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My husband has end stage congestive heart failure. He is on hospice now and daily declining. Each day he is getting weaker, more frail, sleeping more. How do I get past this and accept that he is not going to be with me much longer? We have been married for 41 great years. Have 4 children together. All with their own families. I am 18 years younger then he is. He is 82.
I know in my mind that that the end is coming, but My heart is breaking seeing him wither away in front of my eyes day by day. How do I get past this continual feeling of sadness and the crying. I always thought of myself as a strong person but now am not so sure.
I have people to talk with, started on antidepressants.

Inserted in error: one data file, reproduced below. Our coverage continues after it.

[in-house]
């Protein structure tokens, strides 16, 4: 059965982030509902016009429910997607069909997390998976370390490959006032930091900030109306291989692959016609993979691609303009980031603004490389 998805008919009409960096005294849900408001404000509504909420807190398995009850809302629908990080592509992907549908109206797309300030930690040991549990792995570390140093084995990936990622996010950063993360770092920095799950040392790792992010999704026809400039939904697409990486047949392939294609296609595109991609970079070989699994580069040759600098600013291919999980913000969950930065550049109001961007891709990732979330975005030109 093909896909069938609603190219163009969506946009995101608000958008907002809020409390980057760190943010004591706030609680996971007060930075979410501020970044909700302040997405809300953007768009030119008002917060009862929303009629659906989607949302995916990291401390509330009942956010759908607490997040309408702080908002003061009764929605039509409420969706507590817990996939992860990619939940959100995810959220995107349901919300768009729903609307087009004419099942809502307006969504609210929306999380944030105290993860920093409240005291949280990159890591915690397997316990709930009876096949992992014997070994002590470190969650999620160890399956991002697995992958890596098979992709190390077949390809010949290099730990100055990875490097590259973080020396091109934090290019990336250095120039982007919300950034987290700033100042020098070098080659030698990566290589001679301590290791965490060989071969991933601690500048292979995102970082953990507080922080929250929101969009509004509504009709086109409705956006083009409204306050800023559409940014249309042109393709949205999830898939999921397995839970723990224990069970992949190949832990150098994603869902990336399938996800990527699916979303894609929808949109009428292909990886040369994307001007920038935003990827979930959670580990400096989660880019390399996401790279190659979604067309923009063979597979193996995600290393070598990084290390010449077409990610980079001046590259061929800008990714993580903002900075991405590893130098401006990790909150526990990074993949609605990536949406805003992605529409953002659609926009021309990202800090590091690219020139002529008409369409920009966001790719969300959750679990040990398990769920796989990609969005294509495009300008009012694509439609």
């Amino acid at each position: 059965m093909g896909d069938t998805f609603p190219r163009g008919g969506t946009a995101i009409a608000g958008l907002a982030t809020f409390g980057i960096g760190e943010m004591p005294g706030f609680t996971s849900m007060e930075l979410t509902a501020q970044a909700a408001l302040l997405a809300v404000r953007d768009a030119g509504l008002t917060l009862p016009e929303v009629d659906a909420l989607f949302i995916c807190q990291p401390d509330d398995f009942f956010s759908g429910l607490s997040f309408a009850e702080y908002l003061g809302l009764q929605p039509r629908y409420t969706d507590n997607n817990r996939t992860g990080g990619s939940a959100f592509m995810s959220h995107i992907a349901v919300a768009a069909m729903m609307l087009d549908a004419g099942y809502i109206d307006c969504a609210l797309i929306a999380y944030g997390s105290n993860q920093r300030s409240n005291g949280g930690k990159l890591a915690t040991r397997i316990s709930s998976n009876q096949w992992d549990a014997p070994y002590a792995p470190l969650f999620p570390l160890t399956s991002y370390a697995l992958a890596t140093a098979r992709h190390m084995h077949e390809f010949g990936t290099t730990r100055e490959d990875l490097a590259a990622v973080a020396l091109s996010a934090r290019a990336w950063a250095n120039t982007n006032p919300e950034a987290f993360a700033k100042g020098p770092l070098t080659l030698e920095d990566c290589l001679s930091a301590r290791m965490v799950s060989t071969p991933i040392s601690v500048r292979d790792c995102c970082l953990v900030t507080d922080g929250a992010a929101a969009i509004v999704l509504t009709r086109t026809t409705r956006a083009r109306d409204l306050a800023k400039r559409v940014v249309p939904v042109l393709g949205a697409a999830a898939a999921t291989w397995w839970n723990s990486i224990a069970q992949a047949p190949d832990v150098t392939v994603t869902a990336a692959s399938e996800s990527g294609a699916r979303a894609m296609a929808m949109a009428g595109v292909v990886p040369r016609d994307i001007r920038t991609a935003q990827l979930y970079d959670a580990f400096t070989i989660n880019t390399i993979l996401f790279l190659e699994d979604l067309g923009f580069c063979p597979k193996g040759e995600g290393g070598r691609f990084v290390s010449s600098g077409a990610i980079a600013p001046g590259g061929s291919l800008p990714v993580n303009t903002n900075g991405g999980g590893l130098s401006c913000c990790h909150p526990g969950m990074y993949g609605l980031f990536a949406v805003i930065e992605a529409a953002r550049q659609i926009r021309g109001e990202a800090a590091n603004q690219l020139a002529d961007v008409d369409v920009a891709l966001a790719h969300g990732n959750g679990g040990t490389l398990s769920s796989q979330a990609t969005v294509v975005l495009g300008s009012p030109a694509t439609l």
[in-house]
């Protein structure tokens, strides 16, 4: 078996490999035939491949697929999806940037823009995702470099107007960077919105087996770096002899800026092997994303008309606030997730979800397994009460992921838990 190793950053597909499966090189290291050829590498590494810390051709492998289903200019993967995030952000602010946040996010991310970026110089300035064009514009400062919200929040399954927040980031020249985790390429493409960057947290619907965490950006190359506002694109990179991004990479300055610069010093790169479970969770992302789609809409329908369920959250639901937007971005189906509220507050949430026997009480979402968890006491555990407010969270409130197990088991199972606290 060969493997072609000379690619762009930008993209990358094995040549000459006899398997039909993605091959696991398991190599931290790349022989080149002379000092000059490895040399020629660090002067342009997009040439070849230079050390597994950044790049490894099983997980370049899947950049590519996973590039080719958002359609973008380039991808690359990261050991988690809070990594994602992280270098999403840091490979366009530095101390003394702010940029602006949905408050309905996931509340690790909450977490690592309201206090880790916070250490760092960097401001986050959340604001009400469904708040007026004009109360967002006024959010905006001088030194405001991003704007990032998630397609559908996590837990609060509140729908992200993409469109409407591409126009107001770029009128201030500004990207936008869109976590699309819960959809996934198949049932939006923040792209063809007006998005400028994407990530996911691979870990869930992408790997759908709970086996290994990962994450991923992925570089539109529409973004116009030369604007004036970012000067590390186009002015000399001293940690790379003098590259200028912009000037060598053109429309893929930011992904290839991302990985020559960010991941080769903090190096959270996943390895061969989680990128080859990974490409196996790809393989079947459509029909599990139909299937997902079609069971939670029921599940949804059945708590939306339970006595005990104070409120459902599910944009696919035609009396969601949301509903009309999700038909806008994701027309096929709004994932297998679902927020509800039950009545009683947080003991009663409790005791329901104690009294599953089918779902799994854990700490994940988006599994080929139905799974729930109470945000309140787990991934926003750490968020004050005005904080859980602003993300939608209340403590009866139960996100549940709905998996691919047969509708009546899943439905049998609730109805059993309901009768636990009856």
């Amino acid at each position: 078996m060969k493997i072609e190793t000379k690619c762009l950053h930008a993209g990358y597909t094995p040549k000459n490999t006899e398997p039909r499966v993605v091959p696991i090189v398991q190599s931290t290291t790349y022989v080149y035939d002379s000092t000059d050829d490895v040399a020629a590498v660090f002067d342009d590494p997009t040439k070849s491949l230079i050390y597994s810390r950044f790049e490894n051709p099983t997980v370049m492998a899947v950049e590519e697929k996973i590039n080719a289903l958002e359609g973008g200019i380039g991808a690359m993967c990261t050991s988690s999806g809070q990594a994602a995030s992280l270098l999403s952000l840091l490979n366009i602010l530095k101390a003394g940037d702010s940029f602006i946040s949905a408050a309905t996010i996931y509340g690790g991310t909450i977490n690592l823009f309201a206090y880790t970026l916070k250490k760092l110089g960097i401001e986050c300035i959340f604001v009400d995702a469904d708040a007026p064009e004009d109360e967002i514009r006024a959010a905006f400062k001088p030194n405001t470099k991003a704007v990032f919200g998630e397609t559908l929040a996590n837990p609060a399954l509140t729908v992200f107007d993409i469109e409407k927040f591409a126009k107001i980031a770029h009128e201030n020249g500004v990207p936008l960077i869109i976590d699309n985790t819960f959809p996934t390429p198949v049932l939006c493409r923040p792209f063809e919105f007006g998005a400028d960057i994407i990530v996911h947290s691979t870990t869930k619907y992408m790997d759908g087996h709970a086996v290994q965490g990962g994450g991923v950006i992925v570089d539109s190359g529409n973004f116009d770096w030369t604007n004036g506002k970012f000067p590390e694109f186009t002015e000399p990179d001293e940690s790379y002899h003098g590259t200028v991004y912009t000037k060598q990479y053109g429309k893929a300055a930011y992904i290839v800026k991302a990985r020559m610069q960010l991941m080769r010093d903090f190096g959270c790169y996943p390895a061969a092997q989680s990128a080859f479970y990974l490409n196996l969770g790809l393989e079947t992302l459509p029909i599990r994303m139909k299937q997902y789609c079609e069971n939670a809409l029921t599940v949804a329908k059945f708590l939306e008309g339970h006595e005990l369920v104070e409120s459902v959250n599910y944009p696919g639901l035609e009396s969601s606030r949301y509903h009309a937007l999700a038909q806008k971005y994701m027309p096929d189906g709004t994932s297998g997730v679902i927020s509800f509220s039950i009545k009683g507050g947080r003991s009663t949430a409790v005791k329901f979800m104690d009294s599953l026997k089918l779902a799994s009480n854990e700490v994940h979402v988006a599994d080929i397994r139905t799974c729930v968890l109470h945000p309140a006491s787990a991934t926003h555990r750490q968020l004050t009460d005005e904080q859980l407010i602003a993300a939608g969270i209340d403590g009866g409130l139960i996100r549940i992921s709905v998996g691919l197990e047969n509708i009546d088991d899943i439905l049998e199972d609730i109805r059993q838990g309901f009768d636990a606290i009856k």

I try not to cry in front of him but sometimes we end up crying together.....which I guess is OK. I think my husband is accepting of his what is coming.
Financially I will be fine when he is gone. He has made sure of that for that I am thankful
Is this normal? Any ideas how to get past this phase and accept what the is coming quicker then I want.

Worried wife113

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Yes, we can grieve while our loved one is still with us. It actually helps in the long run, because you are "ahead of the curve" in the next stage.
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There's nothing wrong with crying. We often begin to mourn our loved ones while they're still with us. And I'm afraid there's no "getting past it". You have to go through it. Allow yourself to feel it.